[nSLUG] Richard Stallman in Halifax

Ian Campbell ian at slu.ms
Fri Jan 30 13:35:58 AST 2009


On Fri, Jan 30, 2009 at 01:20:35PM -0400, Daniel Morrison wrote:
> 2009/1/30 Joshua B. <juggins at gmail.com>:
> 
> > I don't think the two meanings are all that distinctly different.
> > "Free" means unrestricted, the requirement to pay for access, or the
> > right to use, is a fundamental restriction.
> 
> "I am free", or "I am a free man", which seems to mean, according to
> you, that "I cost nothing".  Or perhaps, that I have the freedom to
> charge whatever I want for myself, including "nothing".

His very first definition was "unrestricted", which I think is in sync
with "I am free", or "I am a free man."

> How do you explain that most every other language in the world has two
> separate words for the two separate meanings, if in fact they are not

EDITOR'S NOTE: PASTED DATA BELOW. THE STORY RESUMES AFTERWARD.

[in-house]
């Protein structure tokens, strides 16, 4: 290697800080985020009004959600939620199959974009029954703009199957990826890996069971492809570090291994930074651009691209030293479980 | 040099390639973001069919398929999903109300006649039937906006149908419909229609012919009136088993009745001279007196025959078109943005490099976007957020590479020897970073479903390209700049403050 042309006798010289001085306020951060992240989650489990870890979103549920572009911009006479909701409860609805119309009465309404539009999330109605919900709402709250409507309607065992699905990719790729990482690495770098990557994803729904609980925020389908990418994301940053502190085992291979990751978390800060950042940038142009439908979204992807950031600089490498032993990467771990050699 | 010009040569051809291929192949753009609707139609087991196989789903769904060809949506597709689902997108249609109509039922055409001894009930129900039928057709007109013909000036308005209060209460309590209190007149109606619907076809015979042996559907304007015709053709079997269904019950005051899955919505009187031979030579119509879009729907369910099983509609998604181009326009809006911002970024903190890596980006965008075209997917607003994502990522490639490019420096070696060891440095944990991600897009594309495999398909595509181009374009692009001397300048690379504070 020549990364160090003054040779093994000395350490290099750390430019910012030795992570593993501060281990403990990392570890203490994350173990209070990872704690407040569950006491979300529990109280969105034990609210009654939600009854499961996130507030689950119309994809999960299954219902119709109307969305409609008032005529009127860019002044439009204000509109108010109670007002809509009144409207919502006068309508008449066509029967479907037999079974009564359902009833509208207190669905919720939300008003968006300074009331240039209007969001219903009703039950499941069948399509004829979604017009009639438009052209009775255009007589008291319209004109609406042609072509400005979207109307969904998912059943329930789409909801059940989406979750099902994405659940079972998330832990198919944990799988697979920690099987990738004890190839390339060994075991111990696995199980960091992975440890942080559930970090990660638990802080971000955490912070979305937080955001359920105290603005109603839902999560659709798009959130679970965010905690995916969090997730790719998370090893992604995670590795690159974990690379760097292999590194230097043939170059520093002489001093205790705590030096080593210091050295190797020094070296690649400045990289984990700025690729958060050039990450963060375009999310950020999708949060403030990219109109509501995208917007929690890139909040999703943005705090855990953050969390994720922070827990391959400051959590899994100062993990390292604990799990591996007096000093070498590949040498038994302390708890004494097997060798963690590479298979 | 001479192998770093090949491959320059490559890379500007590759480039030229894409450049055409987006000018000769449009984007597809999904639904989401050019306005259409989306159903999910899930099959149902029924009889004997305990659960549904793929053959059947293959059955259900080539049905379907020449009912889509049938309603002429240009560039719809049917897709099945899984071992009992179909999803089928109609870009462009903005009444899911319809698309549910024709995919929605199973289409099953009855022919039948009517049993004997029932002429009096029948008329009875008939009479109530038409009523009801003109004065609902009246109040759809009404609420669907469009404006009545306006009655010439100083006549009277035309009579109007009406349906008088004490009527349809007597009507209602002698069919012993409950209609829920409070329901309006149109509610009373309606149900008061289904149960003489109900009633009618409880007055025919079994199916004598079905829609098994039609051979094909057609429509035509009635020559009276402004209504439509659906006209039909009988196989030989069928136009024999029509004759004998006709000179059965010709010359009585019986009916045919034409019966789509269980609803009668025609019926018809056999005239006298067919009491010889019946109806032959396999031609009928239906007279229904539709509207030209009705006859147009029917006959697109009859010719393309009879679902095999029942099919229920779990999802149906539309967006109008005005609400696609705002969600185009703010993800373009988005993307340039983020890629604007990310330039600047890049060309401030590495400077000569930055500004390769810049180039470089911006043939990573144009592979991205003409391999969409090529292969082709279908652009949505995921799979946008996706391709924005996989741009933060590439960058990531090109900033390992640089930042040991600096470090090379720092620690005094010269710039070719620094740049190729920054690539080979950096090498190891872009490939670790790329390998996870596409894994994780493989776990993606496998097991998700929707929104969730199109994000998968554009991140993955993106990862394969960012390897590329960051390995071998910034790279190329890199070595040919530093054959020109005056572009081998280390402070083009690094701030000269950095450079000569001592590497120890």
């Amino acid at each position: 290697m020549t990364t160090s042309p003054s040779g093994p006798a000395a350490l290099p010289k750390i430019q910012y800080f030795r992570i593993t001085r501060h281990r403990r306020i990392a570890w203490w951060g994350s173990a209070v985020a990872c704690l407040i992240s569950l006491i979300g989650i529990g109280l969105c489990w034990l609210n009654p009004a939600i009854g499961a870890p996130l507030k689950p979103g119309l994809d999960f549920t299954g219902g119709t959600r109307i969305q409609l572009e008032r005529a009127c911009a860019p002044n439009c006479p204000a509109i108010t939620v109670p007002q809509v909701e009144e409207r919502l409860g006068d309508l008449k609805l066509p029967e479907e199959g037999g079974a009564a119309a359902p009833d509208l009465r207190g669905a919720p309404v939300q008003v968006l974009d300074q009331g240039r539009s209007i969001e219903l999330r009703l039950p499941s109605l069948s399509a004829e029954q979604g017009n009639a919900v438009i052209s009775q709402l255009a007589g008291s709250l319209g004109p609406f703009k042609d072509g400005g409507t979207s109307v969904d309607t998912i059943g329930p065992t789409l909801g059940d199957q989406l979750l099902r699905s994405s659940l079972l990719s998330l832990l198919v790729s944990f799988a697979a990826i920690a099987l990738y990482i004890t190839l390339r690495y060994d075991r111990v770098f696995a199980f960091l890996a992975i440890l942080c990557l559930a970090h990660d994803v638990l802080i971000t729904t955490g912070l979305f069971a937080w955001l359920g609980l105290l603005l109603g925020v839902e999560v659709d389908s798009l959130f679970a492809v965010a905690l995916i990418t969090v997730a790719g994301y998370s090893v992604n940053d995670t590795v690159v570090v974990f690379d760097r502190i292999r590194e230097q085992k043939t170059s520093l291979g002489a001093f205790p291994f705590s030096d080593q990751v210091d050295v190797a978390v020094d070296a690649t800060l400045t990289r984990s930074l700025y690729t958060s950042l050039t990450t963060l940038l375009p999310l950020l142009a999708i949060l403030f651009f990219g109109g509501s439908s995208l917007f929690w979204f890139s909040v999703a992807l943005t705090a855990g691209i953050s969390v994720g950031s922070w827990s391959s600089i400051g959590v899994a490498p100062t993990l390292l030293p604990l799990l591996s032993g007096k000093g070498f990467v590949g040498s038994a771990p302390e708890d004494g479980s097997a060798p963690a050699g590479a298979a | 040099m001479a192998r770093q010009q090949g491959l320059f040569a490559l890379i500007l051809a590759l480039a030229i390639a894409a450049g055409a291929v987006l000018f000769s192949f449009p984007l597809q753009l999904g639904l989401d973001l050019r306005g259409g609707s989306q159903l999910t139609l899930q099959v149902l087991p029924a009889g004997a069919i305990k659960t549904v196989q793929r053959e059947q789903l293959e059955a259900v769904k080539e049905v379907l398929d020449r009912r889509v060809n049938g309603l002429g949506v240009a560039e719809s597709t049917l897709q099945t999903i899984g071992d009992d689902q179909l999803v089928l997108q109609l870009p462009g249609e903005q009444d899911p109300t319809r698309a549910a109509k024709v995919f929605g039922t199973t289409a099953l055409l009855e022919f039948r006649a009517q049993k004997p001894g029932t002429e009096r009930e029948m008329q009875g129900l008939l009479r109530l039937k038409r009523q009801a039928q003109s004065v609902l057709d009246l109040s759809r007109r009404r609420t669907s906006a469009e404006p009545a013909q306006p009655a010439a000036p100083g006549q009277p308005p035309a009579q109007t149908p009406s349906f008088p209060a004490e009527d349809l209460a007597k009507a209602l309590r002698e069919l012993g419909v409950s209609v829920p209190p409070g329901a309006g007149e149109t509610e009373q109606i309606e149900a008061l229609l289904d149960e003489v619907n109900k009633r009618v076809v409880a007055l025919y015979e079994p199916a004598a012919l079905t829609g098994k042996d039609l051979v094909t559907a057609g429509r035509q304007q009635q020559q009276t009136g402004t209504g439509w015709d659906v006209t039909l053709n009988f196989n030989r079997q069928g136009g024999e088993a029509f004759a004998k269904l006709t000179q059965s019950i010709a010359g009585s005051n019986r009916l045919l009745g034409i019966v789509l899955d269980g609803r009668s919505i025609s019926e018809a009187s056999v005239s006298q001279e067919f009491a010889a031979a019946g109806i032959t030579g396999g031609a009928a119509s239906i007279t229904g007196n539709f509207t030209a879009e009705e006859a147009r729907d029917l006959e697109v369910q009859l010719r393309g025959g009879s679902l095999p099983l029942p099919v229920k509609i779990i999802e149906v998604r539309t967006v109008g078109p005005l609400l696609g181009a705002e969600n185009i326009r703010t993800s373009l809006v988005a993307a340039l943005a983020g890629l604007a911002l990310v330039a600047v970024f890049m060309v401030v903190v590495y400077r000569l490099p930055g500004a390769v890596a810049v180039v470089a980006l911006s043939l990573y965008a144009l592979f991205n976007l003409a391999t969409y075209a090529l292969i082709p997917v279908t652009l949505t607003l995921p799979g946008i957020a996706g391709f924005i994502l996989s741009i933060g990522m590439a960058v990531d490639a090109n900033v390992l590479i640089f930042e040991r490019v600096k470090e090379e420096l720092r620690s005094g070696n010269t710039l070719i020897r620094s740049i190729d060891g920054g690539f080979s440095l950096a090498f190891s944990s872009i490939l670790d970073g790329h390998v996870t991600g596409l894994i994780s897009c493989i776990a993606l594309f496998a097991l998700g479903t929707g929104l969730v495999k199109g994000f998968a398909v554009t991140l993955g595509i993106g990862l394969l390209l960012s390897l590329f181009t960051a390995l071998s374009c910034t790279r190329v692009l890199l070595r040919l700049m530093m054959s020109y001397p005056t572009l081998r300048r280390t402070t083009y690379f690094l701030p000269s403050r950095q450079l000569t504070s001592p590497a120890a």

> "all that distinctly different"?

I explain it as "they're different languages."

I mean c'mon now, why does RMS have a monopoly on "free"? Why not ask
the BSD guys what they think of his "free as long as you do what I
want" definition?

http://www.openbsd.org/lyrics.html#43

> > If "Free" means only the four freedoms then it's definitely a narrower
> > reading of "free" which encompasses all conceivable freedoms.
> 
> Challenge: name a "freedom" which is not permitted by Free software.
> Hint: a restriction (i.e. the right to restrict distribution of
> portions of the software, such as the source, is not a freedom).

It's the freedom to do what *I* want with the code. You clearly
disagree, but how is telling someone what they can/can't do freedom?

Here's a restriction not permitted by Free software: linking
proprietary code to code licensed under the GPL... or the TiVo drama
in GPLv3. I can't make use of your code even if I leave it open. How
is that Free?



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